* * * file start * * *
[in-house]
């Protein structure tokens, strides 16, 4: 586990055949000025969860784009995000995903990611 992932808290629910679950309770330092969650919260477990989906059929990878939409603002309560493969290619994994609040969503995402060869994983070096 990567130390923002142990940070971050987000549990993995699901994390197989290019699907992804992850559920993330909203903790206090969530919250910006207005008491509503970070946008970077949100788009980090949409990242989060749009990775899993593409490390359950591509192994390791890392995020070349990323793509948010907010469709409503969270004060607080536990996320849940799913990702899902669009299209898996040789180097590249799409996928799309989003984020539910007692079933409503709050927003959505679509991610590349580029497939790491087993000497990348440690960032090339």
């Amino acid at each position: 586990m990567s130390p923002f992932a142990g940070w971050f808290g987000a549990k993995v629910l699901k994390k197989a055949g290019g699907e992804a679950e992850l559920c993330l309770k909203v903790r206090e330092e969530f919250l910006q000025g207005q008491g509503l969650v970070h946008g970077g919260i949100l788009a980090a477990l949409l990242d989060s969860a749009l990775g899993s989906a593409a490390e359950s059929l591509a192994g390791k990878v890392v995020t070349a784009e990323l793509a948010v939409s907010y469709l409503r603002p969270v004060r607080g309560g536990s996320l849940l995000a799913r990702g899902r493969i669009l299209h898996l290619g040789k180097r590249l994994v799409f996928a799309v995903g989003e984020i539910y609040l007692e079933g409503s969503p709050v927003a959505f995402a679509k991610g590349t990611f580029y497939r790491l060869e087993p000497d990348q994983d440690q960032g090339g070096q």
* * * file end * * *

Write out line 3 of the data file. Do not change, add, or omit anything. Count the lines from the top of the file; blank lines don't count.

């Amino acid at each position: 586990m990567s130390p923002f992932a142990g940070w971050f808290g987000a549990k993995v629910l699901k994390k197989a055949g290019g699907e992804a679950e992850l559920c993330l309770k909203v903790r206090e330092e969530f919250l910006q000025g207005q008491g509503l969650v970070h946008g970077g919260i949100l788009a980090a477990l949409l990242d989060s969860a749009l990775g899993s989906a593409a490390e359950s059929l591509a192994g390791k990878v890392v995020t070349a784009e990323l793509a948010v939409s907010y469709l409503r603002p969270v004060r607080g309560g536990s996320l849940l995000a799913r990702g899902r493969i669009l299209h898996l290619g040789k180097r590249l994994v799409f996928a799309v995903g989003e984020i539910y609040l007692e079933g409503s969503p709050v927003a959505f995402a679509k991610g590349t990611f580029y497939r790491l060869e087993p000497d990348q994983d440690q960032g090339g070096q």